“The data in your iPad and your phone tells me if you’re an introvert or an extravert,” she said.  “It tells me about your travel experiences, your emotional stability and the speed at which you drive your car.  It gives me strong clues about your goals, what you’ve bought and your shopping habits.  Your Google searches tell me your interests.”  Your social media accounts, meanwhile, provide net worth and marital status information, number of children and ages and (as we saw before) a lot of clues about your psychographic profile that pile up as you click on “likes.”

“You input their phone number into a computer system of the future, and the financial plan says they should open a 529 plan for their two oldest children,” said Fava.  “The youngest seems to be trending toward a scholarship.   Let’s make sure you buy pet insurance, because Golden Retrievers are more likely to have kidney issues, especially if they don’t have a very active lifestyle, which seems to be the case in your metro style of living.  Also, in your investment selection I set you up with a very conservative portfolio including a socially-aware anti-drug strategy.  I thought this appropriate given your family’s history.  Lastly, I think you need to plan for some discretionary spending in retirement to get that boat you have always wanted, similar to the one that you rented from time to time.

“All,” Fava said, “from the data inside your phone.”

Fava anticipated what actually happened; a number of audience members were, without realizing it, shaking their heads at the impossibility of it.  She said that this is perhaps the biggest takeaway from her presentation: that we are gradually becoming comfortable with concepts and technology intrusions that would have been unthinkable a few years ago—and we need to recognize this trend and start to get more comfortable, more quickly, in order to stay ahead of the trends.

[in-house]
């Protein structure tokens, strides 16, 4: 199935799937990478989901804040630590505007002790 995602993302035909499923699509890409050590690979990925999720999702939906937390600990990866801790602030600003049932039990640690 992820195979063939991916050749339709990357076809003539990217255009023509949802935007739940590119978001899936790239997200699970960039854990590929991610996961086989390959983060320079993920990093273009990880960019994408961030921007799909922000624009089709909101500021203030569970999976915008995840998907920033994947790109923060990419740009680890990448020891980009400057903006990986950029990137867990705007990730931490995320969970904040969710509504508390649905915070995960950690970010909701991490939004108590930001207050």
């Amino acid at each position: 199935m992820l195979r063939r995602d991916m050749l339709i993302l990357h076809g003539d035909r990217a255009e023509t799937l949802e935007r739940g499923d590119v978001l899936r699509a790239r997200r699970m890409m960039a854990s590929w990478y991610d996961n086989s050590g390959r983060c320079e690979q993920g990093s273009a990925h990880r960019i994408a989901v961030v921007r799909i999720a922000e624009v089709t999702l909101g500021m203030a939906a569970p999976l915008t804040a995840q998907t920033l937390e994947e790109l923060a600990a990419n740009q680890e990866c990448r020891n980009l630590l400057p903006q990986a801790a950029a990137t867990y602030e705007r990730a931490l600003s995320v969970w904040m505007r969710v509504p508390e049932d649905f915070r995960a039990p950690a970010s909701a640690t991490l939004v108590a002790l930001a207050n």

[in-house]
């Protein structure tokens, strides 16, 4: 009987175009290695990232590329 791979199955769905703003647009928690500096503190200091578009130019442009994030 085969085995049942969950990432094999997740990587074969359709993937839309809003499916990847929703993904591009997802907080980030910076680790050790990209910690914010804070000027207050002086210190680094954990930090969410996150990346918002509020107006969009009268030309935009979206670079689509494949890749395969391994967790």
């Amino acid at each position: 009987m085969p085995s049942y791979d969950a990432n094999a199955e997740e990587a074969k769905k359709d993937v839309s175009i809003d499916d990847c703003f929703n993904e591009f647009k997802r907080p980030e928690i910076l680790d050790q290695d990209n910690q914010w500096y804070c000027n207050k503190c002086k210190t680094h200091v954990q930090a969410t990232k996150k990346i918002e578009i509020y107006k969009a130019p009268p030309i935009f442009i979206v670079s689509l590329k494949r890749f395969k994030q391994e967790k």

Can she provide examples of this incremental shift from discomfort to comfort?  No problem.  “If I were to have told you ten years ago, I’m going on a trip and stay in a stranger’s house, not somebody I know, but I am going to pay them to stay in their bedroom, you would say, you’re crazy!” said Fava.  “Now we have Airbnb that is just that, and it’s become the single largest hotel chain in the world.

“If I were to have told my mother that I was coming home from the bar—and she asked: how are you getting home?  And I said: Mom, I’m just going to get into a stranger’s car and give him ten bucks through my phone account to drive me home.  She would say, go to your room; you are not going out; there is clearly something wrong with you.  Now we have Uber that is the single largest taxi service that the world has ever seen.”

Of course, the biggest thing financial planners have to get used to is online investment technology, the so-called Robo advisors.  “I actually think it is a great thing for the longevity of our business,” said Fava, “because it is creating financial and investment literacy for a person way earlier in their lives than ever before.”  She said that potentially millions of people with small investment balances will start out with an online investment account, while thousands of others who are embarrassed about their finances—and therefore are not likely to seek out a professional—will get their financial feet wet with a diversified robo-portfolio. 

The result?  “Clients earlier in their wealth accumulation phase are getting involved in investing,” said Fava.  “When I was young, my parents told me to put my money in a savings account that would grow with interest.  Today, people are using Wealthfront and Betterment to start with small amounts of money and potentially watch it grow with the market.  They are going to become more financially literate, and therefore more likely to walk into your office when they have complex financial needs.”

Bigger picture, just about everything around us is becoming more automated, so why should investing be any different?  But Fava is not worried about total disintermediation.  “Doctors will always be around,” she said.  “Psychotherapists will always be around.  Financial advisors and financial planners will always be around.  People want a human dimension.”